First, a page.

Saw Pitch Shifter/Wave Multiplier


Saw Pitch Shifter/Wave Multiplier
for music synthesizers.

 

The Saw Pitch Shifter is an experimental combination of op-amp summers and comparators with surprising results, ranging from complex wave shaping to pitch shifting of saw tooth waves.

Some ideas on how to use this module:

As a waveform mangler - feed it any combination of waveforms, or a waveform and a control voltage and adjust as needed. For example, feed a waveform from a VCO or LFO into one input, and adjust the input level for differing effects. Use a control voltage as an offset signal to introduce variation. This can be from an envelope generator, keyboard or LFO or another VCO.

As a sawtooth frequency doubler - feed in a single sawtooth wave, and adjust the associated gain. When the gain reaches 2, assuming a 0 to 5 volt waveform, the result will be a sawtooth of twice the frequency at the first output.

As a sawtooth pitch shifter - feed an audio frequency sawtooth wave into one input, and a sawtooth wave from an LFO into the other. Disable one input using the switch, then adjust the input level of the other input until the LED lights, then back off until it goes out. Disable the other input using the switch, then repeat the procedure for the other input. Return the switch to the center position. The LED will now work as a "signal present" indicator and can be ignored. One output will be the sum of the two frequencies, and the other should be the difference, depending on the relative slopes of the two sawtooth signals. If the result sounds rough, tweak one of the inputs until it sounds clean.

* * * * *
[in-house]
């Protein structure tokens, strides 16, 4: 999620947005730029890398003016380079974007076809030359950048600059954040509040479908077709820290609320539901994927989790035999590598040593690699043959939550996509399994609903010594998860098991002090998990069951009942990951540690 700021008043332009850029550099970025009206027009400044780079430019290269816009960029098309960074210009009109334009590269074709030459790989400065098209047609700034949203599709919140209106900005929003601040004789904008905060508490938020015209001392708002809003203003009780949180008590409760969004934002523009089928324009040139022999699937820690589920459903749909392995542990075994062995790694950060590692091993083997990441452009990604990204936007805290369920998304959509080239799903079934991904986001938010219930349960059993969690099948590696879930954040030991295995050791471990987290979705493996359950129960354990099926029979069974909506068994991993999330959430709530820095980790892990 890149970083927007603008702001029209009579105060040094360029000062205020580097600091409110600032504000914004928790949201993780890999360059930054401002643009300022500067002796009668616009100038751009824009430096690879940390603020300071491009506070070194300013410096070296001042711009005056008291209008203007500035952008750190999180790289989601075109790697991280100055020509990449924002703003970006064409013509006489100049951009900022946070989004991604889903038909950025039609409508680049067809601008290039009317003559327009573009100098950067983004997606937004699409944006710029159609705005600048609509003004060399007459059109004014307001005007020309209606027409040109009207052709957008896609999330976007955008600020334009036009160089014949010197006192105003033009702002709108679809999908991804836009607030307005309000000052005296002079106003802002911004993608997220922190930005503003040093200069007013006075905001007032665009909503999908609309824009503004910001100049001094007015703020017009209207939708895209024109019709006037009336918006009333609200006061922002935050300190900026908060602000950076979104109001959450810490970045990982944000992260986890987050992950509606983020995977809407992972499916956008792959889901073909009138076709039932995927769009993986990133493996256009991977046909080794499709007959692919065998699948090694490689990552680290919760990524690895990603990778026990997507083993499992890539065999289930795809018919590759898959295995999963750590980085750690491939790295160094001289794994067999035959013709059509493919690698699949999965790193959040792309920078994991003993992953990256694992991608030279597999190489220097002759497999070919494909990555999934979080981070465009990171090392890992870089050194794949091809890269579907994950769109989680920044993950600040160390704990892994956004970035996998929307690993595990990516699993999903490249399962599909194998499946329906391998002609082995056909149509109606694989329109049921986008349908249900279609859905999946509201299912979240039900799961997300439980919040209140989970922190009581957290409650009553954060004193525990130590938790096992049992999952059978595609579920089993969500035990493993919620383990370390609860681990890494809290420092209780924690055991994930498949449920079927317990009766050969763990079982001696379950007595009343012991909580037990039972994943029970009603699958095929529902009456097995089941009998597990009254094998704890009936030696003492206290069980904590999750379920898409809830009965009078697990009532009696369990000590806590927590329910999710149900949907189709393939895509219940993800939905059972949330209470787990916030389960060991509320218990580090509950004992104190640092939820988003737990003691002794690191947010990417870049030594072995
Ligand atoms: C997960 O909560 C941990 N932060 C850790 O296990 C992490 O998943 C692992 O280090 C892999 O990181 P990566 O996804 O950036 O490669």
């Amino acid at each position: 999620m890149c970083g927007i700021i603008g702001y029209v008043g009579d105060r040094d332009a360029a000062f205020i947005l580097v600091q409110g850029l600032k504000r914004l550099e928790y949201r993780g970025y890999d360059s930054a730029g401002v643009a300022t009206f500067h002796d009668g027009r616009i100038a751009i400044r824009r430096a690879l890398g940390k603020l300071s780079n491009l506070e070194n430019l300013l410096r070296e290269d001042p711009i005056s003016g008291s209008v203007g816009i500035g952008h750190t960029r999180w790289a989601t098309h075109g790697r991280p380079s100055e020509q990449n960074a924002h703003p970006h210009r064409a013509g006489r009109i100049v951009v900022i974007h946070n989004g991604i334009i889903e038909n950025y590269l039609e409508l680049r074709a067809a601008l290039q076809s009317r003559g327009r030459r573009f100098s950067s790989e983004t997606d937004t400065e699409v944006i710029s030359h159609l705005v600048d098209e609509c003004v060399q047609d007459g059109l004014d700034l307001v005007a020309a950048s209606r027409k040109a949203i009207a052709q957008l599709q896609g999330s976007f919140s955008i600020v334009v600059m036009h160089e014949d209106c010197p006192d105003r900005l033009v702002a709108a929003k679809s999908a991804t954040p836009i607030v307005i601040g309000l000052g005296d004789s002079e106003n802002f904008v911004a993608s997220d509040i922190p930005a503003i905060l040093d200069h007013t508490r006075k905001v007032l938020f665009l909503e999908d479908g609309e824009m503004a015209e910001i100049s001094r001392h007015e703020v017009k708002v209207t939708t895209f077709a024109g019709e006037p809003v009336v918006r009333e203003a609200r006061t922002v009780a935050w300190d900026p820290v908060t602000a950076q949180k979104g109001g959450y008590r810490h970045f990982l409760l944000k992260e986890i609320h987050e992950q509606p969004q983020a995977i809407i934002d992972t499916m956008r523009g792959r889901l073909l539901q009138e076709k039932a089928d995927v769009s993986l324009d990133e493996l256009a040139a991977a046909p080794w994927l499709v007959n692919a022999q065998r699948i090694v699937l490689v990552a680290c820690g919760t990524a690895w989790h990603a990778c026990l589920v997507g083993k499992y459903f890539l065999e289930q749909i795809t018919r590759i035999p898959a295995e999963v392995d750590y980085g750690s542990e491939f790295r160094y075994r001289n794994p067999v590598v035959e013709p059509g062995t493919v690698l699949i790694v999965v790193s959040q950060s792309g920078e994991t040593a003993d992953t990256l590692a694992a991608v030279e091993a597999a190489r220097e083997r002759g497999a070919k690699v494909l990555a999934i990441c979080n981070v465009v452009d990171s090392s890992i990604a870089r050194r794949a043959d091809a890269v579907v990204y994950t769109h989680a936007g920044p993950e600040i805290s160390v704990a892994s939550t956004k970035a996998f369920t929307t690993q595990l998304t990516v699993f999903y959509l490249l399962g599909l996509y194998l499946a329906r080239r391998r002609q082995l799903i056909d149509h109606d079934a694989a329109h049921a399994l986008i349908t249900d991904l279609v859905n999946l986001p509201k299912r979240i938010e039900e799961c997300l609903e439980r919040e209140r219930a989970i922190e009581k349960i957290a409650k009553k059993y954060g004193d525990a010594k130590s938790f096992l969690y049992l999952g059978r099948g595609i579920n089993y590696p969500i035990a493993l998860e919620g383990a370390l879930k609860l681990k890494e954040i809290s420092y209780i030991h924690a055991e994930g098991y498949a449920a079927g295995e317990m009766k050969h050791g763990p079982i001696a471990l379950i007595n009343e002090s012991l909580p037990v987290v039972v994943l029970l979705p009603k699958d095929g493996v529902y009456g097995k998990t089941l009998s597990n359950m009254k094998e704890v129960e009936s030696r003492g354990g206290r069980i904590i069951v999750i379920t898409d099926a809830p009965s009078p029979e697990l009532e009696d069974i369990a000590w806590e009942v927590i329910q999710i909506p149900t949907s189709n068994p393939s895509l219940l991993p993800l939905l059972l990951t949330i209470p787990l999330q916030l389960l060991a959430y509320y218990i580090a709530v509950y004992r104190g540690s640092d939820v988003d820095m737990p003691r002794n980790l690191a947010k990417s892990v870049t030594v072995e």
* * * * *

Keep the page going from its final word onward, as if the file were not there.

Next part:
Note that getting the pitch shift to work correctly takes some experimenting and tweaking. The input waveforms should be in the range of 0 to 5 volts - specifically with the bottom of the waveforms actually hitting 0 volts. An external offset may need to be mixed in if this cannot be achieved. The downward shift output is very sensitive to gains and offsets, and is unlikely to be as pure as the upward shift output. If you want a more accurate downward shift, swap the direction of one of the input waves, and upward shift output will act as a downward shift output and vice versa. Some very powerful sound can result, even with impurities in the shifting, especially when the incoming frequency, and the up and down outputs are mixed together.

Also note that this is NOT a frequency shifter - the relationship between the harmonics are preserved.

A little on how it works:


The schematic of the Saw Pitch Shifter/Wave Multiplier.

The first half of the circuit is essentially a mixer. The two incoming waveforms are buffered the sent through the "setup matrix" that allows grounding of one signal or the other to help setting up the signal levels. The two signals are then summed and fed to another summer and a comparator. The second summer adds the voltages from the comparator, and a fixed reverence voltage that compensates for the offset introduced by the comparator.